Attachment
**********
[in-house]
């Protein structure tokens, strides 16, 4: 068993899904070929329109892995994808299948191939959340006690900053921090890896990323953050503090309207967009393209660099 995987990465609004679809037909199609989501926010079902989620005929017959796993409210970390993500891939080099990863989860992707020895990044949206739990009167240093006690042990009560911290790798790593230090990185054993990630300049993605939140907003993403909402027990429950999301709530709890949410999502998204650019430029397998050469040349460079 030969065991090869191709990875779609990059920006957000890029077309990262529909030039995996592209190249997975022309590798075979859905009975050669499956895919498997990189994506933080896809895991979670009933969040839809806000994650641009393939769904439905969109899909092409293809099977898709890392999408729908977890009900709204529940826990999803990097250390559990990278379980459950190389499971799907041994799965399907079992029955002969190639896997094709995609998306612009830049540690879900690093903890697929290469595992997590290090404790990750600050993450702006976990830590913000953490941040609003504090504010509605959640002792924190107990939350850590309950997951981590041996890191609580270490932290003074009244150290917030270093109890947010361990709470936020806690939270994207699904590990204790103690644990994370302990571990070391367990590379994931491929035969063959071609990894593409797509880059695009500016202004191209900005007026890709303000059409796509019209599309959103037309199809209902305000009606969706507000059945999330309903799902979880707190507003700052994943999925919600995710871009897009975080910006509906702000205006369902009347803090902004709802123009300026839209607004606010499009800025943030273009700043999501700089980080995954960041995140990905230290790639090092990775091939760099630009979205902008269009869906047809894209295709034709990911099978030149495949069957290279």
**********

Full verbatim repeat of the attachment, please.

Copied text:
[in-house]
């Protein structure tokens, strides 16, 4: 068993899904070929329109892995994808299948191939959340006690900053921090890896990323953050503090309207967009393209660099 995987990465609004679809037909199609989501926010079902989620005929017959796993409210970390993500891939080099990863989860992707020895990044949206739990009167240093006690042990009560911290790798790593230090990185054993990630300049993605939140907003993403909402027990429950999301709530709890949410999502998204650019430029397998050469040349460079 030969065991090869191709990875779609990059920006957000890029077309990262529909030039995996592209190249997975022309590798075979859905009975050669499956895919498997990189994506933080896809895991979670009933969040839809806000994650641009393939769904439905969109899909092409293809099977898709890392999408729908977890009900709204529940826990999803990097250390559990990278379980459950190389499971799907041994799965399907079992029955002969190639896997094709995609998306612009830049540690879900690093903890697929290469595992997590290090404790990750600050993450702006976990830590913000953490941040609003504090504010509605959640002792924190107990939350850590309950997951981590041996890191609580270490932290003074009244150290917030270093109890947010361990709470936020806690939270994207699904590990204790103690644990994370302990571990070391367990590379994931491929035969063959071609990894593409797509880059695009500016202004191209900005007026890709303000059409796509019209599309959103037309199809209902305000009606969706507000059945999330309903799902979880707190507003700052994943999925919600995710871009897009975080910006509906702000205006369902009347803090902004709802123009300026839209607004606010499009800025943030273009700043999501700089980080995954960041995140990905230290790639090092990775091939760099630009979205902008269009869906047809894209295709034709990911099978030149495949069957290279």